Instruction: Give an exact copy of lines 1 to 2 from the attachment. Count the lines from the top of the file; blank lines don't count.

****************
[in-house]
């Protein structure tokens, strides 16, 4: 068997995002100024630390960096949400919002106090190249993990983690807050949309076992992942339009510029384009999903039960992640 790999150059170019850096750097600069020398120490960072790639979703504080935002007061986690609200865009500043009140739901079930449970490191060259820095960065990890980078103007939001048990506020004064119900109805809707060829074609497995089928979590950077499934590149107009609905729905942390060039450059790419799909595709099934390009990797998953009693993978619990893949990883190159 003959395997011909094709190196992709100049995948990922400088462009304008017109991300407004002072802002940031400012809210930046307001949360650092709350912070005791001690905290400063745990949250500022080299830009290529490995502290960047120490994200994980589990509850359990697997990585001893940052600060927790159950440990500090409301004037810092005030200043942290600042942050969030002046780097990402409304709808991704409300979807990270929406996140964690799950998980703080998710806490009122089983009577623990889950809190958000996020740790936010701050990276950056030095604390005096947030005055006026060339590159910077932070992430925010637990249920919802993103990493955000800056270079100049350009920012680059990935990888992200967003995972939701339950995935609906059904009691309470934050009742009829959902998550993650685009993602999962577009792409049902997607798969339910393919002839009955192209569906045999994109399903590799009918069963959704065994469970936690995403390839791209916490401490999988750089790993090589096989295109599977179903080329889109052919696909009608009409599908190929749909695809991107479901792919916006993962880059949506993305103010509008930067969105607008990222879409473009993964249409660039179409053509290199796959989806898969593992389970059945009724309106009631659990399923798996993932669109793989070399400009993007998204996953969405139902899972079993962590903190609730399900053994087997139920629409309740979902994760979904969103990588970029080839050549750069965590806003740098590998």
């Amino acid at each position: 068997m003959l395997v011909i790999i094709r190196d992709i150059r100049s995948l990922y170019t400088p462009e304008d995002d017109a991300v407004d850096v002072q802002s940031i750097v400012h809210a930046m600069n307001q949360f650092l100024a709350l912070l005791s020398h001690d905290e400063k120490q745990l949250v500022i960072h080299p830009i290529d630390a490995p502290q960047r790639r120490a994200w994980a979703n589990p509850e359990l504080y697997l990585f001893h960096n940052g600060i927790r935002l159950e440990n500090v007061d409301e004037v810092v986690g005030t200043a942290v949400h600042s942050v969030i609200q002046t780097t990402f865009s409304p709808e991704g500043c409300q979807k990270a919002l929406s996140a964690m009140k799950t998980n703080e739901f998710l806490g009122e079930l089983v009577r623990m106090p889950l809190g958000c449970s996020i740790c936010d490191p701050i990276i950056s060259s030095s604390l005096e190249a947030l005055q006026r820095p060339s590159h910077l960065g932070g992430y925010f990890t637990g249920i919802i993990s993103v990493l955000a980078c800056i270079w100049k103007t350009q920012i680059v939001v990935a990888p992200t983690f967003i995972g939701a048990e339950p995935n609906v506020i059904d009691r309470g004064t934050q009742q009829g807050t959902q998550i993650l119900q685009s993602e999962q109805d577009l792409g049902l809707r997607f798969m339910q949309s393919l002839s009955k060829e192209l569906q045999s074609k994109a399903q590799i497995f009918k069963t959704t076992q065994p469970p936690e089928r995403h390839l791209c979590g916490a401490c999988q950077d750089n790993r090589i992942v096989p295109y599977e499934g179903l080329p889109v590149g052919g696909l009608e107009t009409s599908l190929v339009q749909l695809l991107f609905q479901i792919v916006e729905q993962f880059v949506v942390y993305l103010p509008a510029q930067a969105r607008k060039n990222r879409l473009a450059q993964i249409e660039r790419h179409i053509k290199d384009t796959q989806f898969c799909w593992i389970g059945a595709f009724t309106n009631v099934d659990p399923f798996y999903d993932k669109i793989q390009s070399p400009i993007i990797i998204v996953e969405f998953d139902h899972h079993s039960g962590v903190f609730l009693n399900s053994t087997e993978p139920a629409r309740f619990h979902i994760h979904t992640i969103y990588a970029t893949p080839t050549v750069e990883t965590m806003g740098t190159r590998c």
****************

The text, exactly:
[in-house]
């Protein structure tokens, strides 16, 4: 068997995002100024630390960096949400919002106090190249993990983690807050949309076992992942339009510029384009999903039960992640 790999150059170019850096750097600069020398120490960072790639979703504080935002007061986690609200865009500043009140739901079930449970490191060259820095960065990890980078103007939001048990506020004064119900109805809707060829074609497995089928979590950077499934590149107009609905729905942390060039450059790419799909595709099934390009990797998953009693993978619990893949990883190159 003959395997011909094709190196992709100049995948990922400088462009304008017109991300407004002072802002940031400012809210930046307001949360650092709350912070005791001690905290400063745990949250500022080299830009290529490995502290960047120490994200994980589990509850359990697997990585001893940052600060927790159950440990500090409301004037810092005030200043942290600042942050969030002046780097990402409304709808991704409300979807990270929406996140964690799950998980703080998710806490009122089983009577623990889950809190958000996020740790936010701050990276950056030095604390005096947030005055006026060339590159910077932070992430925010637990249920919802993103990493955000800056270079100049350009920012680059990935990888992200967003995972939701339950995935609906059904009691309470934050009742009829959902998550993650685009993602999962577009792409049902997607798969339910393919002839009955192209569906045999994109399903590799009918069963959704065994469970936690995403390839791209916490401490999988750089790993090589096989295109599977179903080329889109052919696909009608009409599908190929749909695809991107479901792919916006993962880059949506993305103010509008930067969105607008990222879409473009993964249409660039179409053509290199796959989806898969593992389970059945009724309106009631659990399923798996993932669109793989070399400009993007998204996953969405139902899972079993962590903190609730399900053994087997139920629409309740979902994760979904969103990588970029080839050549750069965590806003740098590998």